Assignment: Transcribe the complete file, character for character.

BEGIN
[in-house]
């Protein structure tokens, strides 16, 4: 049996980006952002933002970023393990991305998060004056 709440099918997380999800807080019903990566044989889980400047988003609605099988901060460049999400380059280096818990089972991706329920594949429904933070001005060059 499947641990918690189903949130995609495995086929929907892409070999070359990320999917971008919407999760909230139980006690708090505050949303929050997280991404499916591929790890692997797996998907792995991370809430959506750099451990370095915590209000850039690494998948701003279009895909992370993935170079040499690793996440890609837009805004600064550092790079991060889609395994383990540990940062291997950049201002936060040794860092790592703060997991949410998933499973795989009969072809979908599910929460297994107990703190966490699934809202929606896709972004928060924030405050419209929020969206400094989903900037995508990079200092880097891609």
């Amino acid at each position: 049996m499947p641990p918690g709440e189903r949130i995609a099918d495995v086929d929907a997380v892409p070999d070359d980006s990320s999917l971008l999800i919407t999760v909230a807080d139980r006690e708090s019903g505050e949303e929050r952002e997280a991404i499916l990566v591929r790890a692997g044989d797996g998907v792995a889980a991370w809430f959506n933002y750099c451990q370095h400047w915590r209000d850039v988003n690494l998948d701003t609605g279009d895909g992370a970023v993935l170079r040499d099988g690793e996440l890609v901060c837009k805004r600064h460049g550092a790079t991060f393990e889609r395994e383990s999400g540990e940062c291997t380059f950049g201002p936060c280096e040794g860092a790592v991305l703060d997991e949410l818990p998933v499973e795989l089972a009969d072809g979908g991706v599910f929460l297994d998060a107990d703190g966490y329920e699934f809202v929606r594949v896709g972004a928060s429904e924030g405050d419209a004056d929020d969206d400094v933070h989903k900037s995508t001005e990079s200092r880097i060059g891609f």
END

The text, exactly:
[in-house]
């Protein structure tokens, strides 16, 4: 049996980006952002933002970023393990991305998060004056 709440099918997380999800807080019903990566044989889980400047988003609605099988901060460049999400380059280096818990089972991706329920594949429904933070001005060059 499947641990918690189903949130995609495995086929929907892409070999070359990320999917971008919407999760909230139980006690708090505050949303929050997280991404499916591929790890692997797996998907792995991370809430959506750099451990370095915590209000850039690494998948701003279009895909992370993935170079040499690793996440890609837009805004600064550092790079991060889609395994383990540990940062291997950049201002936060040794860092790592703060997991949410998933499973795989009969072809979908599910929460297994107990703190966490699934809202929606896709972004928060924030405050419209929020969206400094989903900037995508990079200092880097891609």
């Amino acid at each position: 049996m499947p641990p918690g709440e189903r949130i995609a099918d495995v086929d929907a997380v892409p070999d070359d980006s990320s999917l971008l999800i919407t999760v909230a807080d139980r006690e708090s019903g505050e949303e929050r952002e997280a991404i499916l990566v591929r790890a692997g044989d797996g998907v792995a889980a991370w809430f959506n933002y750099c451990q370095h400047w915590r209000d850039v988003n690494l998948d701003t609605g279009d895909g992370a970023v993935l170079r040499d099988g690793e996440l890609v901060c837009k805004r600064h460049g550092a790079t991060f393990e889609r395994e383990s999400g540990e940062c291997t380059f950049g201002p936060c280096e040794g860092a790592v991305l703060d997991e949410l818990p998933v499973e795989l089972a009969d072809g979908g991706v599910f929460l297994d998060a107990d703190g966490y329920e699934f809202v929606r594949v896709g972004a928060s429904e924030g405050d419209a004056d929020d969206d400094v933070h989903k900037s995508t001005e990079s200092r880097i060059g891609f």